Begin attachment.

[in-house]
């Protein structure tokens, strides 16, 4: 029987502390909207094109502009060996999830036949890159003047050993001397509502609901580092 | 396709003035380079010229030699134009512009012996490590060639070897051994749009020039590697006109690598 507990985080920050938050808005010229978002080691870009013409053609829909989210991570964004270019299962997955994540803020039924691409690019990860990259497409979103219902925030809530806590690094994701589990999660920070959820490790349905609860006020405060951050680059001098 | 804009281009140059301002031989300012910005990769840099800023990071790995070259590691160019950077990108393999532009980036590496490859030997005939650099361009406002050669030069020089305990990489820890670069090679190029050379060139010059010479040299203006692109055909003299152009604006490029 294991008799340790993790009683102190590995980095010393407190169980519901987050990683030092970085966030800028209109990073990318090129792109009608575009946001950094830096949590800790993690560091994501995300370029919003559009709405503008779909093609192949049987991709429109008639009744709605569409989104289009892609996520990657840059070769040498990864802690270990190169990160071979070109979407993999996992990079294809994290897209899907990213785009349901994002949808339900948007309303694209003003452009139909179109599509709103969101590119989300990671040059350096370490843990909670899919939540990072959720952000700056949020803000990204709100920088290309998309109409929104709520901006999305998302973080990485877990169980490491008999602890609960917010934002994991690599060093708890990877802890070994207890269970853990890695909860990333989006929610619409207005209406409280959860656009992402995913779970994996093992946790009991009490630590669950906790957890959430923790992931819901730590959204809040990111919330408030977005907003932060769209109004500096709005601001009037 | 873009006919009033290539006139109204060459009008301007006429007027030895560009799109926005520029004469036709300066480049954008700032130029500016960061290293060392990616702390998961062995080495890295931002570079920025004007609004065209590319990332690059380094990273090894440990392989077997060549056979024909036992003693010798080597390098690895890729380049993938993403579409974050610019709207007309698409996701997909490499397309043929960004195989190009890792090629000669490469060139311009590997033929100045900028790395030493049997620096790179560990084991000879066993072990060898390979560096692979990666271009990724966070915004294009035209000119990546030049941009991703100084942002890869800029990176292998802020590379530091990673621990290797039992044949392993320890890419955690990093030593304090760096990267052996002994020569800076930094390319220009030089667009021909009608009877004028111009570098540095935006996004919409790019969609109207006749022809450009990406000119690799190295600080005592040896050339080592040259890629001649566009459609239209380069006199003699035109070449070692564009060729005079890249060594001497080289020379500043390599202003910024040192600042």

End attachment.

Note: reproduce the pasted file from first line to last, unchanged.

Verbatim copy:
[in-house]
């Protein structure tokens, strides 16, 4: 029987502390909207094109502009060996999830036949890159003047050993001397509502609901580092 | 396709003035380079010229030699134009512009012996490590060639070897051994749009020039590697006109690598 507990985080920050938050808005010229978002080691870009013409053609829909989210991570964004270019299962997955994540803020039924691409690019990860990259497409979103219902925030809530806590690094994701589990999660920070959820490790349905609860006020405060951050680059001098 | 804009281009140059301002031989300012910005990769840099800023990071790995070259590691160019950077990108393999532009980036590496490859030997005939650099361009406002050669030069020089305990990489820890670069090679190029050379060139010059010479040299203006692109055909003299152009604006490029 294991008799340790993790009683102190590995980095010393407190169980519901987050990683030092970085966030800028209109990073990318090129792109009608575009946001950094830096949590800790993690560091994501995300370029919003559009709405503008779909093609192949049987991709429109008639009744709605569409989104289009892609996520990657840059070769040498990864802690270990190169990160071979070109979407993999996992990079294809994290897209899907990213785009349901994002949808339900948007309303694209003003452009139909179109599509709103969101590119989300990671040059350096370490843990909670899919939540990072959720952000700056949020803000990204709100920088290309998309109409929104709520901006999305998302973080990485877990169980490491008999602890609960917010934002994991690599060093708890990877802890070994207890269970853990890695909860990333989006929610619409207005209406409280959860656009992402995913779970994996093992946790009991009490630590669950906790957890959430923790992931819901730590959204809040990111919330408030977005907003932060769209109004500096709005601001009037 | 873009006919009033290539006139109204060459009008301007006429007027030895560009799109926005520029004469036709300066480049954008700032130029500016960061290293060392990616702390998961062995080495890295931002570079920025004007609004065209590319990332690059380094990273090894440990392989077997060549056979024909036992003693010798080597390098690895890729380049993938993403579409974050610019709207007309698409996701997909490499397309043929960004195989190009890792090629000669490469060139311009590997033929100045900028790395030493049997620096790179560990084991000879066993072990060898390979560096692979990666271009990724966070915004294009035209000119990546030049941009991703100084942002890869800029990176292998802020590379530091990673621990290797039992044949392993320890890419955690990093030593304090760096990267052996002994020569800076930094390319220009030089667009021909009608009877004028111009570098540095935006996004919409790019969609109207006749022809450009990406000119690799190295600080005592040896050339080592040259890629001649566009459609239209380069006199003699035109070449070692564009060729005079890249060594001497080289020379500043390599202003910024040192600042």